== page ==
The output will be:

A developer is a superhero. I have 7 fruit


def apples = 4;
def bananas = 3;
Console.WriteLine($"I have $apples apples.");
Console.WriteLine($"I have $(apples + bananas) fruit.");

It also supports advanced formatting features, such as:

def fruit = ["apple", "banana"];
Console.WriteLine($<#I have ..$(fruit; "\n"; f => f + "s")#>);

The output will be:



const Apples := 4
const Bananas := 3
Println ("I have `(Apples) apples.\n")
Println ("I have `(Apples+Bananas) fruit.\n")

The output will be:

I have 4 apples.
I have 7 fruit.


my $apples = 4;
my $bananas = 3;
print "I have $apples apples.\n";
print "I have @{[$apples+$bananas]} fruit.\n";  # Uses the Perl array (@) interpolation.

The output will be:

I have 4 apples.
I have 7 fruit.


$apples = 5;
$bananas = 3;
echo "There are $apples apples and $bananas bananas.";
echo "\n";
echo "I have ${apples} apples and ${bananas} bananas.";

The output will be:

There are 5 apples and 3 bananas.
I have 5 apples and 3 bananas.


# in all versions
apples = 4
print("I have %d apples" % apples) # no longer recommended
print("I have %(apples)d apples" % locals())  # no longer recommended
# with Python 2.6+
print("I have {0} apples".format(apples))
print("I have {a} apples".format(a=apples))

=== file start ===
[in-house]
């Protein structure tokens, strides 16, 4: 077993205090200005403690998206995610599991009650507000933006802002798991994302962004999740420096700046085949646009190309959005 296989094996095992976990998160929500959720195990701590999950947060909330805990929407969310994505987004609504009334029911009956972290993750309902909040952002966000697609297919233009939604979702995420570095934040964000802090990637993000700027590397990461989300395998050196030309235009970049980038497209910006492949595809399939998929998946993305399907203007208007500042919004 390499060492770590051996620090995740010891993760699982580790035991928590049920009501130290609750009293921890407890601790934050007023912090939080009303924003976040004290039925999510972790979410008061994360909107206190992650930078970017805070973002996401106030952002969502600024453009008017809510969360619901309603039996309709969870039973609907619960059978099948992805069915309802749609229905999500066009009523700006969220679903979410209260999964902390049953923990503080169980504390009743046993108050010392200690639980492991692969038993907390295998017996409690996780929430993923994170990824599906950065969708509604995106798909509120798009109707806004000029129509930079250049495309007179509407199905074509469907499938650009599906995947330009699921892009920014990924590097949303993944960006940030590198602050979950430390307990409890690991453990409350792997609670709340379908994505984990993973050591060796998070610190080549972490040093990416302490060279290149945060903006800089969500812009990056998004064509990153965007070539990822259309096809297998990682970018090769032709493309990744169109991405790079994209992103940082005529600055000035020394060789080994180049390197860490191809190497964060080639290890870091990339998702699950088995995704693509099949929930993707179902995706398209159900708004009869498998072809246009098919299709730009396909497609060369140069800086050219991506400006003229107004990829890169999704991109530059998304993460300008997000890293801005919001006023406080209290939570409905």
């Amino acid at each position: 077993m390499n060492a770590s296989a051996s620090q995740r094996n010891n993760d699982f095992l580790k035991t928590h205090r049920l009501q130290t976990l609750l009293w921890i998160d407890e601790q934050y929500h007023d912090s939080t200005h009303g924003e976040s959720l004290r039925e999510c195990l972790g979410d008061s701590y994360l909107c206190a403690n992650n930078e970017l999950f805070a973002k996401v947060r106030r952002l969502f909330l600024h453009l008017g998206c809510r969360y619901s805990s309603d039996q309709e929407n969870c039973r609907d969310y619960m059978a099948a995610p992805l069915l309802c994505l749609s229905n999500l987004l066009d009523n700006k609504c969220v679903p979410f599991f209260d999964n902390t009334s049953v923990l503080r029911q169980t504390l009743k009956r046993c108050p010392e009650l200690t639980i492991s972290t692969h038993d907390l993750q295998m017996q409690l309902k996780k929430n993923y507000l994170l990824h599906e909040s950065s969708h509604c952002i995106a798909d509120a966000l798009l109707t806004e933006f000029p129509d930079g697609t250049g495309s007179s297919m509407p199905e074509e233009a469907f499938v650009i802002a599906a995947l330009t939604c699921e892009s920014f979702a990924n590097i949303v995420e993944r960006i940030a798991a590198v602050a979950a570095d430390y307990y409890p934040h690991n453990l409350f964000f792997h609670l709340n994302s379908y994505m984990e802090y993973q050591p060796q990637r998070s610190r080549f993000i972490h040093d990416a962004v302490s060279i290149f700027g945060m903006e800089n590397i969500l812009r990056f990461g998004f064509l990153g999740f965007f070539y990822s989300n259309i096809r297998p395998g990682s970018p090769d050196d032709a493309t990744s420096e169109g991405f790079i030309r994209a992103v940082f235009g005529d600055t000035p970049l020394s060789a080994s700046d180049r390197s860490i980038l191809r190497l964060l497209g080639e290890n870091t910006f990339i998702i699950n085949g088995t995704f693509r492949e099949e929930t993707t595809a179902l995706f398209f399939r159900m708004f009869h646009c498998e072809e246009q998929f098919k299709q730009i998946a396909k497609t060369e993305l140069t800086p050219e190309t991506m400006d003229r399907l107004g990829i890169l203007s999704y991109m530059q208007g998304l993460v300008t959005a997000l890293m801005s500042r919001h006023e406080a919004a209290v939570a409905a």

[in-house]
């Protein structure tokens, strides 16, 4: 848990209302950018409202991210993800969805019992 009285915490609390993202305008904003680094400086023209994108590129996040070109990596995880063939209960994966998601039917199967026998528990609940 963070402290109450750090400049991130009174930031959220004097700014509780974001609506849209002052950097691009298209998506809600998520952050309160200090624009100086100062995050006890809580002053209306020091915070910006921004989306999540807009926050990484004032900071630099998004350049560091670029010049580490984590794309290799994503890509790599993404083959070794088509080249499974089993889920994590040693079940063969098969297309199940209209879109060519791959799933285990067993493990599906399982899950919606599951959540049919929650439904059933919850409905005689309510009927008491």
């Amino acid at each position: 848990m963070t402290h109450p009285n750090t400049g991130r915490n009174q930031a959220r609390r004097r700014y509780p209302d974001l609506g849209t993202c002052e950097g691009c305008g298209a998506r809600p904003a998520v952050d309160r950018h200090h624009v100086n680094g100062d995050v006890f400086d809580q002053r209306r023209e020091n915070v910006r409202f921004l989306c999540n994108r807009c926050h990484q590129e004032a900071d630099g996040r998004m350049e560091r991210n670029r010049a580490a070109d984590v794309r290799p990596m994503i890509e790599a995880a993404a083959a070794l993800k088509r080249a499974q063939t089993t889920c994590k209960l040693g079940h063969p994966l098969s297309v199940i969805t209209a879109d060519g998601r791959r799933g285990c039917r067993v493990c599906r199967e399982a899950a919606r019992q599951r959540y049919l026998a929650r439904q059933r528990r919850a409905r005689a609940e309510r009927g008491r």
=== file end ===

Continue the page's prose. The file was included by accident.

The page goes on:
# with Python 2.7+
print("I have {} apples".format(apples))
# or with Python 3.6+
print(f"I have {apples} apples")


The output will be:

I have 4 apples

Ruby / CrystalEdit

apples = 4
puts "I have #{apples} apples"
# or
puts "I have %s apples" % apples
# or
puts "I have %{a} apples" % {a: apples}

The output will be:

I have 4 apples


Rust provides string interpolation via the std::fmt module, which is interfaced with through various macros such as format!, write!, and print!. These macros are converted into Rust source code at compile-time, whereby each argument interacts with a formatter. The formatter supports positional parameters, named parameters, argument types, and defining various formatting traits.

let (apples, bananas) = (4, 3);
println!("There are {} apples and {} bananas.", apples, bananas);

The output will be:

There are 4 apples and 3 bananas.


Scala 2.10+ has implemented the following string interpolators: s, f and raw. It is also possible to write custom ones or override the standard ones.

The f interpolator is a compiler macro that rewrites a format string with embedded expressions as an invocation of String.format. It verifies that the format string is well-formed and well-typed.

The standard interpolatorsEdit

Scala 2.10+'s string interpolation allows embedding variable references directly in processed string literals. Here is an example: